gig (n.1) Look up gig at Dictionary.com
"light, two-wheeled carriage, usually drawn by one horse" (1791), also "small boat," 1790, perhaps, on notion of bouncing, from Middle English ghyg "spinning top" (in whyrlegyg, mid-15c.), also "giddy girl" (early 13c., also giglet), from Old Norse geiga "turn sideways," or Danish gig "spinning top." Similar to words in continental Germanic for "fiddle" (such as German Geige); the connecting sense might be "rapid or whirling motion."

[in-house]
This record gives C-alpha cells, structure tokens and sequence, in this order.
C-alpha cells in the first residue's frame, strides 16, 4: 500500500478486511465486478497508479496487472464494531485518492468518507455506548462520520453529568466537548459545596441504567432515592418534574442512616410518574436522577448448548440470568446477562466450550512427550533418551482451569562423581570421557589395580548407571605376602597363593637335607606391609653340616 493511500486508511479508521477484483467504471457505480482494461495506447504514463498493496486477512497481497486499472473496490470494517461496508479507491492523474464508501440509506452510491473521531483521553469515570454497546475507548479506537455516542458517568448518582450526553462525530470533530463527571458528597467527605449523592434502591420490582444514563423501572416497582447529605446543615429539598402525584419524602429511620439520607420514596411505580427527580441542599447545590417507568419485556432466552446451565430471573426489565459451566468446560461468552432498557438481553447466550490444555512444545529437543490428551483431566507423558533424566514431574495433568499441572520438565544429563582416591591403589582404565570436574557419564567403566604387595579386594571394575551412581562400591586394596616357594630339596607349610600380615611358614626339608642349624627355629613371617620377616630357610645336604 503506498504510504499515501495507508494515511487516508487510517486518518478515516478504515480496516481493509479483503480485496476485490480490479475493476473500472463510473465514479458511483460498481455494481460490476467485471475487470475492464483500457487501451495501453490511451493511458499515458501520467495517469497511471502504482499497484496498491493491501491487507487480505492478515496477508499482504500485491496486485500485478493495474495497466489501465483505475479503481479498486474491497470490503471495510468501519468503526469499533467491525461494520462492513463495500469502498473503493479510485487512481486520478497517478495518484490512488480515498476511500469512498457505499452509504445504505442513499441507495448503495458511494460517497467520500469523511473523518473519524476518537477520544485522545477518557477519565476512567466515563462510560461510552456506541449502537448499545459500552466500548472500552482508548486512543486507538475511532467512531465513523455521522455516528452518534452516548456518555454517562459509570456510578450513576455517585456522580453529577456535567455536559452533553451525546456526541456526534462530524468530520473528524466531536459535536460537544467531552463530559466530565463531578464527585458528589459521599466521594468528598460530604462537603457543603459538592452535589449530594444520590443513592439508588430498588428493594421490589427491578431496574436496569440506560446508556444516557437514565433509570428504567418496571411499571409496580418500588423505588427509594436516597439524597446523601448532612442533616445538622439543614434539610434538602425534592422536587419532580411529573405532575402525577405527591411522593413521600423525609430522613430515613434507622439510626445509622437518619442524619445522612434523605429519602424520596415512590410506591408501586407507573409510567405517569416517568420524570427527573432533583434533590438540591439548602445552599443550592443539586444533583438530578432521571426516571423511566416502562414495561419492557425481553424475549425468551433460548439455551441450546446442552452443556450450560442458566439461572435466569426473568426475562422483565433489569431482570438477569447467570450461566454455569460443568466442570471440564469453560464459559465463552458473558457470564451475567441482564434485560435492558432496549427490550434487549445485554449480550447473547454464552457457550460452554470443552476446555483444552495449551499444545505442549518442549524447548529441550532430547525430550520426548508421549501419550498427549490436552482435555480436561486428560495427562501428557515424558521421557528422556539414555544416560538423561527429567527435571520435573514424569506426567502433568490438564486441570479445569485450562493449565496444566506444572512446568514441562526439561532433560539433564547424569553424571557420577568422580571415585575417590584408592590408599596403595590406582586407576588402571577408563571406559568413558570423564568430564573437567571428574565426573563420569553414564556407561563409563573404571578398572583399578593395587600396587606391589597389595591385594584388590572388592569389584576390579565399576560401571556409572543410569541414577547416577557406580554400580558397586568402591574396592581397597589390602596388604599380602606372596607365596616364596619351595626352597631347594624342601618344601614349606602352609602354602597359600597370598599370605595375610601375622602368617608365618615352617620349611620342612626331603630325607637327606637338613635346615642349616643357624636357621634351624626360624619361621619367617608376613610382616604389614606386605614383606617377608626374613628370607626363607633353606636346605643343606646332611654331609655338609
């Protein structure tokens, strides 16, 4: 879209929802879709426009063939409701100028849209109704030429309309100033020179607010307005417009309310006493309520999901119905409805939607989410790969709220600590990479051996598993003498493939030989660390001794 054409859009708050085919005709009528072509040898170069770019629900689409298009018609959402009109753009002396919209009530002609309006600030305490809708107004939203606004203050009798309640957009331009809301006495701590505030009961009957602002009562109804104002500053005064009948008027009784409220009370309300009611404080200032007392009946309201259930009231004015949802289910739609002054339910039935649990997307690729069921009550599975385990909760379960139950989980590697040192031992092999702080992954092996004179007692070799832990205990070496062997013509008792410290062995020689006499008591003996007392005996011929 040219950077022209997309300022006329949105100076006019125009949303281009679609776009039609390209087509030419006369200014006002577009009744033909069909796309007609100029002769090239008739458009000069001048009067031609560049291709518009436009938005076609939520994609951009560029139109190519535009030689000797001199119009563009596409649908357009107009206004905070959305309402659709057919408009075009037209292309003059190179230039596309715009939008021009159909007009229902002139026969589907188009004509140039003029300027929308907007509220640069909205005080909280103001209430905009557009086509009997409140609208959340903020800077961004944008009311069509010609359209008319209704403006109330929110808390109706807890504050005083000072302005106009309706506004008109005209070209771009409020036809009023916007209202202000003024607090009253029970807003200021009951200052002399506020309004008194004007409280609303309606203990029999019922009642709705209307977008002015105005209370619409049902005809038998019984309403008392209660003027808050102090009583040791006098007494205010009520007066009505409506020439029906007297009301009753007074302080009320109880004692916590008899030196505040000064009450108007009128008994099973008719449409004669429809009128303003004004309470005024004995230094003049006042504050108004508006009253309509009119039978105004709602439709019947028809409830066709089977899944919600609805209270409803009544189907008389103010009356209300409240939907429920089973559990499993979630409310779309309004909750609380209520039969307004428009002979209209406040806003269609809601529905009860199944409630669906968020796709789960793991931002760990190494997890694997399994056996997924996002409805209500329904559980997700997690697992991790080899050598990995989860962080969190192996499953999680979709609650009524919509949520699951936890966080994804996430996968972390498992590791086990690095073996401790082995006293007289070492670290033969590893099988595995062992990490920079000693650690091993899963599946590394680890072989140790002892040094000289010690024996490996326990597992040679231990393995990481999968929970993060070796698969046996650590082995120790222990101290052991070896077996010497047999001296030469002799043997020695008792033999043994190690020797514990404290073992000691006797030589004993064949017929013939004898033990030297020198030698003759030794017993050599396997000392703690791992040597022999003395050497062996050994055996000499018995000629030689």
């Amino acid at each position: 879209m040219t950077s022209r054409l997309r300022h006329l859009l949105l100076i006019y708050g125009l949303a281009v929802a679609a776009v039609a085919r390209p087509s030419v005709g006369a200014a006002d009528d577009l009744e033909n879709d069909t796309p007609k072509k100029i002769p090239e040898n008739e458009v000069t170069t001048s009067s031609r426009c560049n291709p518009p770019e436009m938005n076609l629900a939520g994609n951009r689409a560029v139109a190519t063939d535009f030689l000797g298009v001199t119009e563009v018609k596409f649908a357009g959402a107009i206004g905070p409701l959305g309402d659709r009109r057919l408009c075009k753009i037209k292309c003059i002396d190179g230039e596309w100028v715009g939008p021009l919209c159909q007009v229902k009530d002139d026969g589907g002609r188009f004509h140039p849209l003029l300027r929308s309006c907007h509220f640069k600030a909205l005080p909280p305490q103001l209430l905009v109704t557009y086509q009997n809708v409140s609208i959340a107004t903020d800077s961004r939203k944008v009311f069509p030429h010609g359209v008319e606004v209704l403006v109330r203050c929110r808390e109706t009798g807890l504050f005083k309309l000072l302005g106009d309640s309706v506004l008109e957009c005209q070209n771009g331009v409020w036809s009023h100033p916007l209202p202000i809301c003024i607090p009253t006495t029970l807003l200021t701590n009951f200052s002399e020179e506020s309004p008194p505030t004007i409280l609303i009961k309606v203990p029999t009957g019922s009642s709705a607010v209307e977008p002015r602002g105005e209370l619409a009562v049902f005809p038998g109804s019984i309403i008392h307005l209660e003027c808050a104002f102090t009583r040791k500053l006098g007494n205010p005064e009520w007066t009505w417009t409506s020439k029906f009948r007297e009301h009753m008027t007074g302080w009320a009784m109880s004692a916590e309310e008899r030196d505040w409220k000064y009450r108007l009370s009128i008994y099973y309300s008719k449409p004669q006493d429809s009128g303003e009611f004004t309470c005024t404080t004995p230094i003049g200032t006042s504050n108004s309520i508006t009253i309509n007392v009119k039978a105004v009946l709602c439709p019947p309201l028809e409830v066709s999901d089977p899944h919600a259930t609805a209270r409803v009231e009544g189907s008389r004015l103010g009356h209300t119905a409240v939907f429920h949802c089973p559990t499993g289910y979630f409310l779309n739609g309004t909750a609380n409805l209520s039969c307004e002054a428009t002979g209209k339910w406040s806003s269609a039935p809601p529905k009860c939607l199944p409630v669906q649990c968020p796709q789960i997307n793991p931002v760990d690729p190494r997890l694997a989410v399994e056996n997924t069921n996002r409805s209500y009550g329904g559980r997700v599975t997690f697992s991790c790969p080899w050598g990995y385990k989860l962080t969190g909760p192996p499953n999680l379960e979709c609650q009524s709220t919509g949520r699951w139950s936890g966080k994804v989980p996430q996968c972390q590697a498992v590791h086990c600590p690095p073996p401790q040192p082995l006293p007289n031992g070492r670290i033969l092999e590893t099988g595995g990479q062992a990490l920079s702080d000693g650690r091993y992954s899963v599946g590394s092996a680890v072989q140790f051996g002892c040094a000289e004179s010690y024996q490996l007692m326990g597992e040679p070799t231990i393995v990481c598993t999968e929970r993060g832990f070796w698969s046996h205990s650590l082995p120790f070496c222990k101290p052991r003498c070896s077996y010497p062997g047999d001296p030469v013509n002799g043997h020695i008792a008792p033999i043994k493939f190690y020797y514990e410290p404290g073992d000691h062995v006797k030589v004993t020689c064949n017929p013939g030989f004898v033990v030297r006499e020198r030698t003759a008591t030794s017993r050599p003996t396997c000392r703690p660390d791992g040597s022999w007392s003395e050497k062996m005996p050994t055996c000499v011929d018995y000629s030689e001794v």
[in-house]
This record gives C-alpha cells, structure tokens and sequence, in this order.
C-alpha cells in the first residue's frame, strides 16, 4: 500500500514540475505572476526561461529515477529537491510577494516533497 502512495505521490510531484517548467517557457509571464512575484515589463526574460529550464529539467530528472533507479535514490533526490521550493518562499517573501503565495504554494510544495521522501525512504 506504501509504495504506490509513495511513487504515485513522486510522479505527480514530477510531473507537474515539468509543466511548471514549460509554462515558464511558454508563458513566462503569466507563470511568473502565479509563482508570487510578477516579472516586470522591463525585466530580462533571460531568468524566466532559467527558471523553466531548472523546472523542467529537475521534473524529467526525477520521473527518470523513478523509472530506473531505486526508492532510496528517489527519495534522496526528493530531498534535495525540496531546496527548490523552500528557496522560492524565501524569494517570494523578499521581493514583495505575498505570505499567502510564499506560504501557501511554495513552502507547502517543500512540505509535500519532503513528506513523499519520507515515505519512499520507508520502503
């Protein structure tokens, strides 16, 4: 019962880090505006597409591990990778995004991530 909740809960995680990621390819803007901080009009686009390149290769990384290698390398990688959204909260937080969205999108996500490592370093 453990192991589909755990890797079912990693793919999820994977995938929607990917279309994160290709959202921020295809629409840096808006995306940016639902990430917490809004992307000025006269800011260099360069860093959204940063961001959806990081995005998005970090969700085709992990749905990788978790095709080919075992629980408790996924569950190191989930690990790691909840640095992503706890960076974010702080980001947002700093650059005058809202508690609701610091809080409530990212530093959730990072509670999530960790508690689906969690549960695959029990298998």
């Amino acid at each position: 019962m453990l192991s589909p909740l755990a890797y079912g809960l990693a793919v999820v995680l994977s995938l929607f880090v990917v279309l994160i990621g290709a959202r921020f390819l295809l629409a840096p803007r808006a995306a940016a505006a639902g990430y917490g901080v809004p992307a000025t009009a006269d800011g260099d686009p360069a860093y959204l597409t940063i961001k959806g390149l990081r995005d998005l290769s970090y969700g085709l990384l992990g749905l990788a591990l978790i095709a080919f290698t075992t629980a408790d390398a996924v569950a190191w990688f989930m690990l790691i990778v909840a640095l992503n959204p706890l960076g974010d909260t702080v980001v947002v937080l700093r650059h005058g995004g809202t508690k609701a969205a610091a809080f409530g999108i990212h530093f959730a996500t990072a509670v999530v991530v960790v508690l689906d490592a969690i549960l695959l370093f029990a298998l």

gig (n.2) Look up gig at Dictionary.com
"job," originally in the argot of jazz musicians, attested from 1915 but said to have been in use c.1905; of uncertain origin. As a verb, by 1939. Among the earlier meanings of gig was "combination of numbers in betting games" (1847). Related: Gigged; gigging.